The next day, this letter made its appearance in the media and in the riding. My public response? I said nothing. Why? Understandably, my confidence in Patrick Brown being able to hold to such a position without backtracking was lacking. What's that expression? Once bitten twice shy? I wanted to wait just a couple of days to see how Patrick would respond. Sure enough, Brown's ensuing verbal gymnastics and obfuscation on this issue confirmed my worst fears.
The rest of this narrative you have followed in the news or in my emails to you.
I give Nicolas Pappalardo full credit for doing his job: throughout this drama, his boss, Patrick Brown, was keen on winning in the byelection, and Nicolas successfully helped Patrick find language that would appeal to many of the voters in that riding, and Ontario. Many voters went to the polls believe Patrick Brown would scrap the s/x-ed curriculum. In fact, A PAFE supporter witnessed first-hand how people at the door were convinced that Patrick Brown was FOR scrapping the s/x-ed because they received a letter in their mother tongue from Patrick Brown.
So where does that leave PAFE and Patrick Brown? I don't understand how Patrick Brown can say that that he didn't know about the letter. I don't know how Patrick Brown can say that the August 24 "scrap" letter somehow originated in Scarborough, when all my dealings with this letter were with people who keep offices at Queen's Park and are in regular contact with Patrick Brown.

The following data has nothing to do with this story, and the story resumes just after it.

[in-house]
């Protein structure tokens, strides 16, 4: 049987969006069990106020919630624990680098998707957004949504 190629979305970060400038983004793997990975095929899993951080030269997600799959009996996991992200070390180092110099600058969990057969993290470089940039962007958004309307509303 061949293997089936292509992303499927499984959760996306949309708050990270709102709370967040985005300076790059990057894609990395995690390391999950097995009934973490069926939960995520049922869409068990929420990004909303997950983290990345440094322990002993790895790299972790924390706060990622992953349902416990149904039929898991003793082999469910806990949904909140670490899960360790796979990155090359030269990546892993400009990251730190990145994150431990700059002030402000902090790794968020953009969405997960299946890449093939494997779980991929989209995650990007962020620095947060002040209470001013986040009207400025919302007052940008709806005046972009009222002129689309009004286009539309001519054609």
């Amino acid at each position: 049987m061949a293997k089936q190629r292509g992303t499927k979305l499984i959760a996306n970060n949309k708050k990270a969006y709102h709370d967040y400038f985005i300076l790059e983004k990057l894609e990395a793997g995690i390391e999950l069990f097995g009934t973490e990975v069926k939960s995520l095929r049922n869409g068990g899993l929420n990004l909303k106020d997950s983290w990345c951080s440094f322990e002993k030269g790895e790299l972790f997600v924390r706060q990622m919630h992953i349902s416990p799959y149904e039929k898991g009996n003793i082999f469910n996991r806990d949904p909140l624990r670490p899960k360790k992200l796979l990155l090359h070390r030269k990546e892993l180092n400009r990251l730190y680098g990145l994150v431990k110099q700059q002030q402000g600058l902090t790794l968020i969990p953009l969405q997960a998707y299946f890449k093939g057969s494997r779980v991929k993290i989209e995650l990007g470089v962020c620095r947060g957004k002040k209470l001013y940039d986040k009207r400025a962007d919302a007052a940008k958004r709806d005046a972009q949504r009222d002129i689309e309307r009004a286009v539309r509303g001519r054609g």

At the end of this affair, Patrick Brown ultimately revealed himself as a supporter of the Wynne s/x-ed agenda. This came as no surprise to me and to many of PAFE's supporters. But that Patrick Brown insists he only found out about this final draft - the one with the word "scrap" - after its public release, is not consistent with my understanding of what happened.
It is my understanding that this letter originated with involvement and co-operation of Patrick Brown, and his office.
And if you don't believe me, just ask Monte McNaughton.
Tanya Granic Allen,
Parents As First Educators (PAFE)